It sucks that breastfeeding beyond a year is considered ‘extended’ breastfeeding in western society. It sucks that conditioning, generalisations and outdated information seems to be the driving factor in some mothers’ decision making.
It sucks that nursing a toddler is considered by some to be wrong, gross, perverted, abusive, sick or disgusting.
It sucks that breastfeeding in public is even something that is debated!
It must be said that a lot of these beliefs stem from the sexualisation of breasts in our culture.
“Bonding” is a big factor. It’s a kind of vague concept. Many mothers say it.. “breastfeeding creates such a beautiful bond, I love it” and what not. But what do we mean?
For me, it is all those little blissful moments. I think prior to breastfeeding I really didn’t understand the concept – it was so abstract.. But now I get it and it’s hard to figure out how to share it without offending someone. But hopefully you will understand where I am coming from.
Nursing a child is truly one of the most intimate things I’ve ever experienced. Not intimate in a sexual sesnse but intimate in that it is so innocent and sweet and unique to you and your nursling. It can really force you to slow down and revel in the simple beauty of it.
My first experiences with nursing can make me get emotional even now. How he would stare up at me and suckle furiously. How he would hold my finger and do little shifty eyes. I still marvel at it now and all the moments that we share because of breastfeeding.
I’m by no means saying that Mum’s who don’t breastfeed do not bond to their children or anything like that. I wasn’t breastfed and I think my Mum is amazing and you certainly don’t need nursing to establish a beautiful mother-child bond.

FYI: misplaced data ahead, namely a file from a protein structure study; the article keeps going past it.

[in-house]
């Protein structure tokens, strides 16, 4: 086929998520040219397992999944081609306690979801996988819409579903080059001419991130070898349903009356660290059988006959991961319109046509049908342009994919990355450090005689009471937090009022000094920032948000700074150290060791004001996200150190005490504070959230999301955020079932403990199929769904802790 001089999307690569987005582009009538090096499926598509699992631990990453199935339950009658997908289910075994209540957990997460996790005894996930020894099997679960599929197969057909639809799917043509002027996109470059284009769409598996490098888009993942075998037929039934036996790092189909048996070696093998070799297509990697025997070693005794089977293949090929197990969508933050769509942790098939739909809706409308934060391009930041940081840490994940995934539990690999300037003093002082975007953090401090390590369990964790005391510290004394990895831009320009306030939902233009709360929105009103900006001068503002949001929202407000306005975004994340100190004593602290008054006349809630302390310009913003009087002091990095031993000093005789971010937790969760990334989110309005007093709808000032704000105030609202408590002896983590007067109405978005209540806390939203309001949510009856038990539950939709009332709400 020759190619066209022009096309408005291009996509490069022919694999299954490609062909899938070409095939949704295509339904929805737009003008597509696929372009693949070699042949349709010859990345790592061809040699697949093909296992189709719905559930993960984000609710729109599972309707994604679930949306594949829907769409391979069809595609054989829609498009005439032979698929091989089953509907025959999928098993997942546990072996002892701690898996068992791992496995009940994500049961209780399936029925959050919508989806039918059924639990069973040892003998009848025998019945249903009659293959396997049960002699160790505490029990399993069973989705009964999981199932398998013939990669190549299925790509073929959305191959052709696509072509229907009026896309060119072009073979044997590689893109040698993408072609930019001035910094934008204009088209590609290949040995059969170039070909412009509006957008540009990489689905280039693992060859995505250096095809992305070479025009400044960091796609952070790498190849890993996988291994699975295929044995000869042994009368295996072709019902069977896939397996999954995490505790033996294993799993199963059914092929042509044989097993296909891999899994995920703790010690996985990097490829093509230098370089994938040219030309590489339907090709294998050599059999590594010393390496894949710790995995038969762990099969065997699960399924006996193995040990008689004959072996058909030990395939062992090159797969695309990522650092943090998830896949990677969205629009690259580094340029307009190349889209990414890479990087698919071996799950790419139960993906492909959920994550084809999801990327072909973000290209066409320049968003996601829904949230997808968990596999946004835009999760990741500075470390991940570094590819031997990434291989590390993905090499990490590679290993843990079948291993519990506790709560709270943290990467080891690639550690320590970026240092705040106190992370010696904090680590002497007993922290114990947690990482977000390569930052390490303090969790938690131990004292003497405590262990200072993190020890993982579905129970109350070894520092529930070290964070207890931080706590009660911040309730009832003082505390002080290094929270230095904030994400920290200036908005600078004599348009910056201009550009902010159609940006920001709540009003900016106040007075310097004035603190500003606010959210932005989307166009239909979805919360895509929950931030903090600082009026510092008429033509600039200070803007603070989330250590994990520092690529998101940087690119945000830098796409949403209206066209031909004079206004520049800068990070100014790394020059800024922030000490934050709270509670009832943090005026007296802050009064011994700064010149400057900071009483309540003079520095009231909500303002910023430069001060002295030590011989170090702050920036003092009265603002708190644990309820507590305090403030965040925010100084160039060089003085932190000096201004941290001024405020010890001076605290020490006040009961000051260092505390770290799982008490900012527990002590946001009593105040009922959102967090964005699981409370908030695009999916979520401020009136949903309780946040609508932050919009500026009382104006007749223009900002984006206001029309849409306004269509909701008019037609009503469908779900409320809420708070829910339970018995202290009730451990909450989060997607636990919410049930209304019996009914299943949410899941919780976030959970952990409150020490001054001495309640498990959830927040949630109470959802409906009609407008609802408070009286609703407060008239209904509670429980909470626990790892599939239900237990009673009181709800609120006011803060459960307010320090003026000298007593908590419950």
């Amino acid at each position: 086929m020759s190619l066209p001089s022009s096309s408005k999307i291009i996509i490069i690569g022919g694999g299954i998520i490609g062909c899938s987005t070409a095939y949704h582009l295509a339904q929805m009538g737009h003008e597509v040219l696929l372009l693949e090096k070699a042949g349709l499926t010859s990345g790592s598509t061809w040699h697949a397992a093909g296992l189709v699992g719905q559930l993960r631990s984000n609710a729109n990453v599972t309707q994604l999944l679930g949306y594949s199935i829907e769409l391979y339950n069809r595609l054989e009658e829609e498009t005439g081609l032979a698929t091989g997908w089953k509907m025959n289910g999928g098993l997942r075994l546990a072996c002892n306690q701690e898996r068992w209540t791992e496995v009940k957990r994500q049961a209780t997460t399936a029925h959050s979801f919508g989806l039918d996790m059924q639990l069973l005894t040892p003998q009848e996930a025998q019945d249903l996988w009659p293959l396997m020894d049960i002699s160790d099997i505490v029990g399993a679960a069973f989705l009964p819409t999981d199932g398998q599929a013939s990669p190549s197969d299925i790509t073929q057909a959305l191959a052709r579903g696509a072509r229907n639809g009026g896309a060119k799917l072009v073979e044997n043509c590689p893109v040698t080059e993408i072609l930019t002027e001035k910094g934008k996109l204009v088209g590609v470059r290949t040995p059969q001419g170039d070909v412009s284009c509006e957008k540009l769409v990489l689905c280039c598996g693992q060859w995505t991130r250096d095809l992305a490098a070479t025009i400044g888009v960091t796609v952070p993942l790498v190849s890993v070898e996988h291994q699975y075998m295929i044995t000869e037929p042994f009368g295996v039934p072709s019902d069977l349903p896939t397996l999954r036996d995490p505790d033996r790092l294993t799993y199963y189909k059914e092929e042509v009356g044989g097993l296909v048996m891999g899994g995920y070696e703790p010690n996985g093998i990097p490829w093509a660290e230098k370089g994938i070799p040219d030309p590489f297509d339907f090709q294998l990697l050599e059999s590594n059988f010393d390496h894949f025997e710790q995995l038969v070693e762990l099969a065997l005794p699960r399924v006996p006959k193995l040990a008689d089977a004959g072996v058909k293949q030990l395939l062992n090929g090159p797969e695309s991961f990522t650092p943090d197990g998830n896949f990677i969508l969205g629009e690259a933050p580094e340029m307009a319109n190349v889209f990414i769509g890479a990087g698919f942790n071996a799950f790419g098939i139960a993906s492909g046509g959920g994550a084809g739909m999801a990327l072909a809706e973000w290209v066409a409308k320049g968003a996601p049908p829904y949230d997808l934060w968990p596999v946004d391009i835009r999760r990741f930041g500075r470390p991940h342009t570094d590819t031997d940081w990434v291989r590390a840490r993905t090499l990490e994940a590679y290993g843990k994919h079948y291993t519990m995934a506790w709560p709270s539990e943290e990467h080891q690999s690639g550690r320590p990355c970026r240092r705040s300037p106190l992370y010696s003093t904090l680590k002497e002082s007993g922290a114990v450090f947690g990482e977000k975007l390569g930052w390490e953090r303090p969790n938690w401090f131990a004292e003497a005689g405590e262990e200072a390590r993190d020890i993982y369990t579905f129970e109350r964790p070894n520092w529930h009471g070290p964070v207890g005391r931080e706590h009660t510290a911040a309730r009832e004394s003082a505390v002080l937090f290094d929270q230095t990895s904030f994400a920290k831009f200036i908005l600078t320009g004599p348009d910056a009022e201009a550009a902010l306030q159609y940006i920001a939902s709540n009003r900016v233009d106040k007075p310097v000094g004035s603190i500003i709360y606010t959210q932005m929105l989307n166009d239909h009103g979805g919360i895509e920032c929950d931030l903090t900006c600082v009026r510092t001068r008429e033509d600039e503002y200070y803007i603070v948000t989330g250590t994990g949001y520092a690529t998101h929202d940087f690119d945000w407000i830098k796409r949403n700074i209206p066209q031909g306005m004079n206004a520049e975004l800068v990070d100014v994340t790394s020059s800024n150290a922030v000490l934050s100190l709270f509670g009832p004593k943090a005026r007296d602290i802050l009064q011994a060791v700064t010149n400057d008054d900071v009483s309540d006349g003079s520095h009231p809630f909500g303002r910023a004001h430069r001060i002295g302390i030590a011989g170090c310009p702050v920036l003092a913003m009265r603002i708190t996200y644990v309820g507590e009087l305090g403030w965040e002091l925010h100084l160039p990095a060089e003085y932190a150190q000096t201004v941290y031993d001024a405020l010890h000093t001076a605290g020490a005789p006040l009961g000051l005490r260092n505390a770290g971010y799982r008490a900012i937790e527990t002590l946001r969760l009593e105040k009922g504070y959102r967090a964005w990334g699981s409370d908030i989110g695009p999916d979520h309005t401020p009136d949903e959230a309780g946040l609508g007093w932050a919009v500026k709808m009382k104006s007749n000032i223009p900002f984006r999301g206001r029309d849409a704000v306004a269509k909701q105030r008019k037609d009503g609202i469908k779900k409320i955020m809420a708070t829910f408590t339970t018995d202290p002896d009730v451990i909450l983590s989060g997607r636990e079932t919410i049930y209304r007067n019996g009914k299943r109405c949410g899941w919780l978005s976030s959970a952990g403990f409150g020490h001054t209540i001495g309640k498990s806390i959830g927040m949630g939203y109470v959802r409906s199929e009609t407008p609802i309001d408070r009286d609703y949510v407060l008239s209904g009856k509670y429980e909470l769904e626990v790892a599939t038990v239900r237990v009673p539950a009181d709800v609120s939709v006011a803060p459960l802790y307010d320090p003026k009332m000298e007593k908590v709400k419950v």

But it is multi-faceted and the relationship is different and unique.
The bond is all about the closeness. The little moments that are the norm in the flow of your day.
The snuffling to find the comfort. Those precious times that he falls asleep at the breast and he is so peaceful, content, flushed and full.
It is the anticipatory noises, the grunts while feeding and sighs that follow. & the way that he will smile up at me and that gaze that melt my heart and makes me feel like I’m the centre of his world in that moment. Those big blue eyes staring up at me while I share those moments.
Or how his body has grown and adapted to feeding positions. How he now tucks his legs in when he feeds laying down or how he can even stand and feed now.
& the magical times where he giggles while nursing. When I make a funny noise when he is poking at my face or when I play peek-a-boo. Those precious funny moments where he lets out his chuckle between sucks.
It’s all the heart warming, touching, can’t-believe-you-are-mine moments. It’s all those things and so much more that make me so eternally grateful that I relactated back when he was so young and got another year (and counting) of this magic.
It’s all those things that make me want to encourage other mothers to have this experience too, if they can and want to.
& it is all of those reasons why I wish that breastfeeding beyond one year was seen as normal and as the beautiful thing that it is.
P.S. If you want to know more info or where I got my info, just email me at email@example.com 🙂